|Publication number||US4429215 A|
|Application number||US 06/361,376|
|Publication date||Jan 31, 1984|
|Filing date||Mar 24, 1982|
|Priority date||Mar 27, 1981|
|Publication number||06361376, 361376, US 4429215 A, US 4429215A, US-A-4429215, US4429215 A, US4429215A|
|Inventors||Yoshio Sakai, Takeshi Yamada|
|Original Assignee||Totoku Electric Co., Ltd.|
|Export Citation||BiBTeX, EndNote, RefMan|
|Referenced by (33), Classifications (13), Legal Events (4)|
|External Links: USPTO, USPTO Assignment, Espacenet|
This invention relates to planar heat generators having improved water tightness and reduced thickness.
The planar heat generator according to the invention is used for, for instance, a water bed for the purpose of heating the bed over a wide area. Planar heat generators of this sort are disclosed in U.S. Pat. No. 4,139,763. Water beds are disclosed in U.S. Pat. No. 4,057,862 and No. 4,107,799. The prior art planar heat generator is usually constructed by sandwiching a meandering heat-generating wire between two insulating sheets made for example of rayon or polyester as intermediate layers, sandwiching the resultant system between two outer insulating sheets made for example of polyvinyl chloride and bonding the individual laminated component parts to one another with a thermal press.
The prior art planar heat generator of this structure, however, has insufficient water tightness, and when it is exposed to water or high humidity for some time, water begins to leak into the interior thereof to gradually increase the dielectric constant, and therefore the insulation property of the heat generator is gradually deteriorated to give rise to an increase in current leakage.
In order to overcome this drawback, it has been tried to use a linear heat generator which has an insulating cover made of a resin having a comparatively high thermal deformation temperature such as Teflon and polyester. In this case, however, the insulating cover of the linear insulator is made of an insulating material having a higher thermal deformation temperature than the material of outer insulator. Therefore, the linear heat generator having the insulating cover is not reduced in diameter by the process of bonding with a thermal press. For this reason, if it is desired to maintain a prerequisite insulation thickness in order to maintain the mechanical and electrical characteristics of the outer insulating sheet, the thickness has to be increased by an amount corresponding to the thickness of the insulating cover of the linear heat generator. This means that the quantity of the material of the outer insulator which has the greatest proportion of the material constituting the planar heat generator is increased to increase cost and also the size of the planar heat generator as a whole.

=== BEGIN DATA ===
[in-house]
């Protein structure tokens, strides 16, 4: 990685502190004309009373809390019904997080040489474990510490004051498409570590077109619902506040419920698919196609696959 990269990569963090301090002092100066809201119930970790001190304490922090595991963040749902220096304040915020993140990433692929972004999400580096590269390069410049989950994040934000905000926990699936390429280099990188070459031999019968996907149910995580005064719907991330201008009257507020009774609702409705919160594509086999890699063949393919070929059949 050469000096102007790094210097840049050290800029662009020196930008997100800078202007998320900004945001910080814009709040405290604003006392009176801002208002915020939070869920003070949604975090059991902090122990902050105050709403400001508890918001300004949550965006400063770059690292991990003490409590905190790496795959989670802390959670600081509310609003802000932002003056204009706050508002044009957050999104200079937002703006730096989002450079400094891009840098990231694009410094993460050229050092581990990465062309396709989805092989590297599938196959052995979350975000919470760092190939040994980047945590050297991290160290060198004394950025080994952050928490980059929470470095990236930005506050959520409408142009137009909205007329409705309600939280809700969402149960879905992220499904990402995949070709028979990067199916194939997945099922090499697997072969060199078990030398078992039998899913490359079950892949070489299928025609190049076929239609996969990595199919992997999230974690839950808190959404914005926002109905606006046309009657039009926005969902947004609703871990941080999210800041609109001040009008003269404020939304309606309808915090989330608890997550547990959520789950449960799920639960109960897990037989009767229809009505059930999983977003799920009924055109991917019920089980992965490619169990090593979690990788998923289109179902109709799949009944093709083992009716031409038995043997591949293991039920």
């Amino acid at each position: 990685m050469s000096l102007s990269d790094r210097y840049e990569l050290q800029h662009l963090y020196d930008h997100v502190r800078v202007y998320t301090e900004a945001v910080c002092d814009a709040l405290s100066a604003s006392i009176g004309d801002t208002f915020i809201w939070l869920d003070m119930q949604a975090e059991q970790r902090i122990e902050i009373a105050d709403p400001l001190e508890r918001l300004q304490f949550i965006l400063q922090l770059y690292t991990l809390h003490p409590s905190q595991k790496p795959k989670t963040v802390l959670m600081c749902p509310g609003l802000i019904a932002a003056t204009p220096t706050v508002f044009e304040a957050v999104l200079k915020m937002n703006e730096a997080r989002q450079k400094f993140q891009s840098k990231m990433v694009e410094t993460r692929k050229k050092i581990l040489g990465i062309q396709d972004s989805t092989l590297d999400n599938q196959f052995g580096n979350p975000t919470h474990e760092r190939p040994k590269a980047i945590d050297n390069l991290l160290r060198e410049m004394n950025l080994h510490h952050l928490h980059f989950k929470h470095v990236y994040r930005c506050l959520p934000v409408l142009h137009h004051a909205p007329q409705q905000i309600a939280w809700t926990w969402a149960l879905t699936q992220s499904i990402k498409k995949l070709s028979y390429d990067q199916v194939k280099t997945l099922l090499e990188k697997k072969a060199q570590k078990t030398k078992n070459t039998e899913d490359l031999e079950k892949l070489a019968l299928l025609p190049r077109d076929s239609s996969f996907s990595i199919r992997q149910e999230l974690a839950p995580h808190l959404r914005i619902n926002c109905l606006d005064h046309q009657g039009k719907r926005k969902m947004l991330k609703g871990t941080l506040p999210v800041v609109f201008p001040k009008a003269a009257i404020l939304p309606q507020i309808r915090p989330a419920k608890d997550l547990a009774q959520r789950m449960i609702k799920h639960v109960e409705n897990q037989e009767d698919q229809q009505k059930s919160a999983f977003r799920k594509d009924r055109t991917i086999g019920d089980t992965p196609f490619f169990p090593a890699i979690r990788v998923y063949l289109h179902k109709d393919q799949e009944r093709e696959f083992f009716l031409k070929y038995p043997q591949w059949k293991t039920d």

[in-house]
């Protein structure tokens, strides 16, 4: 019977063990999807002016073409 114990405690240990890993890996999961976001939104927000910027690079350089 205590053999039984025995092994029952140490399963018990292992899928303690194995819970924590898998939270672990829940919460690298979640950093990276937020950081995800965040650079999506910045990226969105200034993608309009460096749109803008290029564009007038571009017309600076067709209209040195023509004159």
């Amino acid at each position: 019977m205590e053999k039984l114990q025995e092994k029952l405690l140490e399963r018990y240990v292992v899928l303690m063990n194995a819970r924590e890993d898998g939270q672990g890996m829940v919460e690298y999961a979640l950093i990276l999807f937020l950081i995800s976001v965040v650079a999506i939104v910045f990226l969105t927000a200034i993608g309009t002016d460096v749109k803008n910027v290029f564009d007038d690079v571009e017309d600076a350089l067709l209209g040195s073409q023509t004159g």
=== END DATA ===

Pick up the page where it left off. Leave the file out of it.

Further, with the prior art structure, a material having a higher thermal deformation temperature than the outer insulator, for instance Rayon or polyester, is used as the intermediate layer. Therefore, the intermediate layer fails to completely fit to the outer insulating sheet unless the heating condition is sufficient, and it is likely that air is trapped between the two or air bubbles are generated during use, thus causing the peel-off of the outer insulator or reduction of the insulation when the planar heat generator is immersed in water.
The invention has been intended in the light of the above affairs, and its object is to provide a planar heat generator, with which sufficient water tightness and insulating property are ensured and it is possible to reduce the thickness.
According to the invention, there is provided a planar heat generator comprising a linear heat generator having an insulating cover, a pair of insulating intermediate layers provided on opposite sides of the linear heat generator and heat-sealed with respect to each other via the linear heat generator, and a pair of outer insulating sheets provided on the outer side of the respective intermediate layer and heat sealed with respect to each other via the intermediate layers, the intermediate layers and outer insulating sheets being made of the same material, the insulating cover of the linear heat generator consisting of a material having a slightly higher thermal deformation temperature than the intermediate layers and outer insulating sheets so that the cover of the linear heat generator is flattened in a state covering the heat generator through plastic deformation by the pressure and heat applied at the time of the heat seal.
FIG. 1 is a plan view, partly broken away, showing a planar heat generator according to the invention; and
FIG. 2 is a fragmentary enlarged-scale sectional view of the planar heat generator of FIG. 1.
Now, an embodiment of the invention will be described with reference to the drawings.